The Huffington Post has the interview with Don Berwick Massachusetts Chooses a Governor: Implications for Us All by David Katz, M.D., Director, Yale Prevention Research Center.
Dr. Berwick has himself been a beacon for those of us involved in efforts to reduce the toll of chronic disease. He is credited with developing models of chronic disease care that also save lives and dollars, blending the best of evidence, pragmatism, and humanism. Dr. Berwick’s prominence took him to the helm of the Center for Medicare and Medicaid Services, where his efforts, short-lived though they proved to be, garnered widespread admiration among health care professionals.
Question 5: What kind of impact will single-payer have on the economy?
In my travels across Massachusetts, business owners generally don’t talk about taxes or regulations as barriers — instead, they tell me how spiraling health care costs are ruining their competitive edge. Workers, likewise, have seen wages remain stagnant over the past decade as health care eats up larger and larger slices of paychecks. Medicare for all will save both employers and individuals money by replacing the rising and unpredictable costs of private health plans with a small payroll tax to finance health care. The savings come from decreasing the complexity of the payment system, and from a stronger voice for patients and families. Businesses will no longer have to manage the complexity of arranging for health care coverage for their employees; and employers and employees will no longer waste long hours and dollars navigating complex benefit structures to determine what a specific plan will cover and what it will not.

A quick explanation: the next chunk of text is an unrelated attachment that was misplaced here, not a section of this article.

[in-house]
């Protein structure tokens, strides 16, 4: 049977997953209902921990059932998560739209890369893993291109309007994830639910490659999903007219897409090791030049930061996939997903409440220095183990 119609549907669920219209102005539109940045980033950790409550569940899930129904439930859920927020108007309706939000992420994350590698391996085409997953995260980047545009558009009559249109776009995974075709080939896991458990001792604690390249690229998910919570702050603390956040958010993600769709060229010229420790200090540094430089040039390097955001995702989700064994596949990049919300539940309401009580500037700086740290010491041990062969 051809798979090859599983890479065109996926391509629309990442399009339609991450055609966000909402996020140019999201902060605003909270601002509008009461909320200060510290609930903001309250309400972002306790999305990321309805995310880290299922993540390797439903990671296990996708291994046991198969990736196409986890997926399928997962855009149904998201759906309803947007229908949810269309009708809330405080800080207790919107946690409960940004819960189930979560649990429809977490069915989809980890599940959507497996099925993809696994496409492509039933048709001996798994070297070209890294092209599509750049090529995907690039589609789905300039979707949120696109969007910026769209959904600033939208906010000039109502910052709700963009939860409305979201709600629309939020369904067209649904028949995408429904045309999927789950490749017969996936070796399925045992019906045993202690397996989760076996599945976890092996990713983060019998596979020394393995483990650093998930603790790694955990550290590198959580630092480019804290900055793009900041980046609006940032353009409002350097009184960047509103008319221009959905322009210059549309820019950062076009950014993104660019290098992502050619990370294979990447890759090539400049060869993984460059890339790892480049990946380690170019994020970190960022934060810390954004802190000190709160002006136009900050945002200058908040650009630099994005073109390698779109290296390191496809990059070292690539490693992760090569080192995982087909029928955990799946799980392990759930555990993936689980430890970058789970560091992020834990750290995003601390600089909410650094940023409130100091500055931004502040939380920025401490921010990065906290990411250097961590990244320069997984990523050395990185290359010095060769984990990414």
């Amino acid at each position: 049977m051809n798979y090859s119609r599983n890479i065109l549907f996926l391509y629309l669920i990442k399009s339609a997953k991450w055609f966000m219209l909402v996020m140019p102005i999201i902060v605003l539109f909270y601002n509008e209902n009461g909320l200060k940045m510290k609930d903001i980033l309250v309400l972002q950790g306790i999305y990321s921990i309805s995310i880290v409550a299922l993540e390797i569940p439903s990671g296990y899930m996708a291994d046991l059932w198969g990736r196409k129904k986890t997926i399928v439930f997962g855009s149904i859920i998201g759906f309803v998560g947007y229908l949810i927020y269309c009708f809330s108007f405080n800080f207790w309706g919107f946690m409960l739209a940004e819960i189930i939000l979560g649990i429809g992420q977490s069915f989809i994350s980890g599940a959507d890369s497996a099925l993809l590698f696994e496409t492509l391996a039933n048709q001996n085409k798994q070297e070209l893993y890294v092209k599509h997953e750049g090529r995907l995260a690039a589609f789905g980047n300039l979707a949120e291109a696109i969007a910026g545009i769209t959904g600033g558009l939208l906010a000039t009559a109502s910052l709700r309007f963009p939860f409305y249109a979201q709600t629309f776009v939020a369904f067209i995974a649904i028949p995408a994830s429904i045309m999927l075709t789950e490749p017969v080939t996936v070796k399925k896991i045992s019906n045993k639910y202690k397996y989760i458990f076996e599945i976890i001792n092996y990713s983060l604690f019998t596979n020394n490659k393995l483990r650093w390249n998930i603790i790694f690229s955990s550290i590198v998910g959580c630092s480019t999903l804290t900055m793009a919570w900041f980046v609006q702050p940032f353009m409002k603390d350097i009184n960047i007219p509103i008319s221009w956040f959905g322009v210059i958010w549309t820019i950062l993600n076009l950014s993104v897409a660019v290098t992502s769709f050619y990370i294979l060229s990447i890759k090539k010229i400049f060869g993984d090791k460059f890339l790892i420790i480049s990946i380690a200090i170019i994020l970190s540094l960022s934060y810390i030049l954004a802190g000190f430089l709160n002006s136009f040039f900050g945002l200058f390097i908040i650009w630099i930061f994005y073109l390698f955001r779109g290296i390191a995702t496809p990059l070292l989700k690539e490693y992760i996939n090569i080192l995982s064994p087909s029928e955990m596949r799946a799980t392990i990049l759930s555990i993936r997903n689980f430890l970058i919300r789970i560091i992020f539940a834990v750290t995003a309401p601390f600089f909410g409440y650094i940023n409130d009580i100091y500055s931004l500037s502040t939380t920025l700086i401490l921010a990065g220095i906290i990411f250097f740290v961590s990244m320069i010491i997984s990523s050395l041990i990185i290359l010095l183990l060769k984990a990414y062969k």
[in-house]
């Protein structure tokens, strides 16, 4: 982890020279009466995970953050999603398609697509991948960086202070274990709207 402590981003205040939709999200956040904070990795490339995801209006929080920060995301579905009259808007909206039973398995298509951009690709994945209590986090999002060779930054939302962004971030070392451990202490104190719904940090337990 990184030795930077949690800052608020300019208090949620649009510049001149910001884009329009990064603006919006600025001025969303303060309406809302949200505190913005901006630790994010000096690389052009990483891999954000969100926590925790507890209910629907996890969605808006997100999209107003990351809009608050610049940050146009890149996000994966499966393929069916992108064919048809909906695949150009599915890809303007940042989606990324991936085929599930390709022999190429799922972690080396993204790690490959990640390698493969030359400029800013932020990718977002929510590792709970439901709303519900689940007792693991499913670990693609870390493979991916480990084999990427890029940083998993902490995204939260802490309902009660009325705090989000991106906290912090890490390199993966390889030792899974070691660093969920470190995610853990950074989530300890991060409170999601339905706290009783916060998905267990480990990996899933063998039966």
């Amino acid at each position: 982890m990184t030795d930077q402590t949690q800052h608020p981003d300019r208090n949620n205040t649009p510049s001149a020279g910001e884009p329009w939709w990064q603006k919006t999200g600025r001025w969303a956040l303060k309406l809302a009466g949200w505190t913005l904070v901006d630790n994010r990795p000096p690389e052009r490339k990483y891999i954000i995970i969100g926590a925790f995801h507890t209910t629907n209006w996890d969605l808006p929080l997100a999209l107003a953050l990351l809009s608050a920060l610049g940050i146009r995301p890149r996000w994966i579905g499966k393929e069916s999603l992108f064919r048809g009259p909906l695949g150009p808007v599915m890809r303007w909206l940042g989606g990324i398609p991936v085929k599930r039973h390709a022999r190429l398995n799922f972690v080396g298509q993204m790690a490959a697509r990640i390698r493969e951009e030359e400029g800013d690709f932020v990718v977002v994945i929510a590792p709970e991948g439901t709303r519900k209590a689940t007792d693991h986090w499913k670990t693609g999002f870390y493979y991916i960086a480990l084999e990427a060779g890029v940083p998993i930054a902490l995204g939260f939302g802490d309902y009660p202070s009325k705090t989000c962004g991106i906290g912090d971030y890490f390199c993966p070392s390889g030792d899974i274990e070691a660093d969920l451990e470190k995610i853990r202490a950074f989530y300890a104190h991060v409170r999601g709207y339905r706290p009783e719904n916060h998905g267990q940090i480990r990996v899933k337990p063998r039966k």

Lower costs will free up resources for businesses to innovate and pay their workers well. Firms will also benefit from the certainty of knowing what they will pay for health care in advance. The result in Massachusetts will be a more attractive climate for businesses to locate in and grow.
Having Don Berwick as Massachusetts Governor may be our chance to do something really innovative. Of course, there is no telling from this vantage point if he can be successful, but he has ideas that no leading politician is talking about.
Employer funded health care is just an accident of inflation control policies of World War II. It makes no sense for the employer nor the employee. Here is a good chance to fix this historical accident.